And where is home?
Ruth, the most famous convert of all, put it best: “Your people will be my people, and your G-d, my G-d.”
You said it, sister!
Aliza Hausman, a Latina Orthodox Jewish convert, freelance writer, blogger and educator, blogs daily at Memoirs of a Jewminicana: http://www.alizahausman.net. She is currently working on a memoir.
4 responses to “From Ghetto Girl To Rabbi’s Wife”
Amazing Story!! Beautiful!!
Stumbled across your blog in search of answers to questions you might have had before your conversion.
Very interesting and comforting. I have been feeling very alone and in need of some help and advice.
Thank you for posting this.
I thank the author, for a moving article, and I am happy for her and her husband, and for all of us.
Further, I am thrilled at this blog post’s implication (as I read it) that an Orthodox beit din (rabbinic court) accepted the author as an Orthodox Jew despite that her then-fiance was a rabbinic student at a Conservative rather than Orthodox seminary. I’d not thought that possible, because to my understanding and in my experience regarding a modern Orthodox conversion, Orthodox Judaism will accept for conversion only those who agree to raise their children by Orthodox standards. Could someone please comment on this?
Perhaps the answer to my question is that, separate from whether the author’s husband, upon becoming ordained rabbi, will refrain from actions that Orthodox rabbis would refrain from (such as officiating at gay or lesbian weddings), the author and her husband committed to the orthodox beit din that they will have an orthodox-in-effect lifestyle and home, including not only observant Conservative measures (such as Kashrut and not working on Shabbat), but also including refraining from driving to shul on Shabbat (driving to shul on Shabbat is allowed by Conservative Judaism, not allowed by Orthodoxy).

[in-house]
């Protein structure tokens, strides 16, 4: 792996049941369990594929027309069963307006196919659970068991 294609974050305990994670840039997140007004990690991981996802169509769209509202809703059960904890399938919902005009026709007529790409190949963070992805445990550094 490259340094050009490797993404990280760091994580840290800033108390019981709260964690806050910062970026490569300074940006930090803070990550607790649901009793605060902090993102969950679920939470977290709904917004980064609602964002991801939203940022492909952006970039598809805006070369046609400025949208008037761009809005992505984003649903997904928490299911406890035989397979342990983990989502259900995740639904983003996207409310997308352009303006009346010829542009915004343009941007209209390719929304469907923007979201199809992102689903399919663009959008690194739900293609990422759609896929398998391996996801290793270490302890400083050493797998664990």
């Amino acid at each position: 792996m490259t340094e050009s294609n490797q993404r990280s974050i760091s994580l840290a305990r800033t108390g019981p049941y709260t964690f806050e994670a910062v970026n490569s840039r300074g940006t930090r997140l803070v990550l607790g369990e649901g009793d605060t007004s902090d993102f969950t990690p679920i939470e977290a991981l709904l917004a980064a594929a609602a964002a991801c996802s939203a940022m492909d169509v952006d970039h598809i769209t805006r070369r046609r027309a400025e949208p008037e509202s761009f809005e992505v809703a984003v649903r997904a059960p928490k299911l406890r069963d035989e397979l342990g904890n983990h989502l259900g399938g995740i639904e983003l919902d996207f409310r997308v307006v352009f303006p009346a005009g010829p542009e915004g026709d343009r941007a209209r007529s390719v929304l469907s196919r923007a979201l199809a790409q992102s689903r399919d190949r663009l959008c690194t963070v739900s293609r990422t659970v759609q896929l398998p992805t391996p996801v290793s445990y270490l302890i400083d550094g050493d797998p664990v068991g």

I apologize for any errors re Jewish info; I think the info I’ve provided is accurate. And, perhaps needless to say, I ask not out of criticism, but out of curiousity and, frankly, in hope. There in effect is a double standard, in that any person born to a then-Jewish mother automatically starts off life as a Jew and will considered a Jew if, say, the person lives a Conservative Jewish life but not an otherwise Orthodox one, but converts wishing to live as Conservative but not Orthodox Jews are not, to my previous understanding, accepted by Orthodoxy. That’s not to say that it’s unacceptable to have double standards; there arguably are benefits, and there certainly are precedents (such as requiring knowledge and loyalty proof of USA candidates for citizenship, that are not required of those who are born into citizenship).